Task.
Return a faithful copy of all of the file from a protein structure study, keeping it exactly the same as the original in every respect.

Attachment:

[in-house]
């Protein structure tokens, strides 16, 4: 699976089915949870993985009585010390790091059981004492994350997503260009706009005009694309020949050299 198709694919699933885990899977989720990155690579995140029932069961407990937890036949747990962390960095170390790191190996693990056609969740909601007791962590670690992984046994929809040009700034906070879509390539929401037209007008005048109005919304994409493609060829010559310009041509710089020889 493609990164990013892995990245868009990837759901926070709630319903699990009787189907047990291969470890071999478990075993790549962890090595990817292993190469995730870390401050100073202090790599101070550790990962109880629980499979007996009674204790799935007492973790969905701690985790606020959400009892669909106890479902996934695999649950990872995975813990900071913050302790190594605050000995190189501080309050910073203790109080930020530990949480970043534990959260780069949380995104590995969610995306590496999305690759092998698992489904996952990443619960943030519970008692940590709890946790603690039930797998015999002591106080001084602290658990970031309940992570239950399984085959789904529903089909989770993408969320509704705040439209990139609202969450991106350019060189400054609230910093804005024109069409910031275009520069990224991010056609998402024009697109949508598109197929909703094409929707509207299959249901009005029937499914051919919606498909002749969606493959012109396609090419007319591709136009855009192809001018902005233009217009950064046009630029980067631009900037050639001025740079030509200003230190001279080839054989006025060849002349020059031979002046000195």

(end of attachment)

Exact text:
[in-house]
């Protein structure tokens, strides 16, 4: 699976089915949870993985009585010390790091059981004492994350997503260009706009005009694309020949050299 198709694919699933885990899977989720990155690579995140029932069961407990937890036949747990962390960095170390790191190996693990056609969740909601007791962590670690992984046994929809040009700034906070879509390539929401037209007008005048109005919304994409493609060829010559310009041509710089020889 493609990164990013892995990245868009990837759901926070709630319903699990009787189907047990291969470890071999478990075993790549962890090595990817292993190469995730870390401050100073202090790599101070550790990962109880629980499979007996009674204790799935007492973790969905701690985790606020959400009892669909106890479902996934695999649950990872995975813990900071913050302790190594605050000995190189501080309050910073203790109080930020530990949480970043534990959260780069949380995104590995969610995306590496999305690759092998698992489904996952990443619960943030519970008692940590709890946790603690039930797998015999002591106080001084602290658990970031309940992570239950399984085959789904529903089909989770993408969320509704705040439209990139609202969450991106350019060189400054609230910093804005024109069409910031275009520069990224991010056609998402024009697109949508598109197929909703094409929707509207299959249901009005029937499914051919919606498909002749969606493959012109396609090419007319591709136009855009192809001018902005233009217009950064046009630029980067631009900037050639001025740079030509200003230190001279080839054989006025060849002349020059031979002046000195």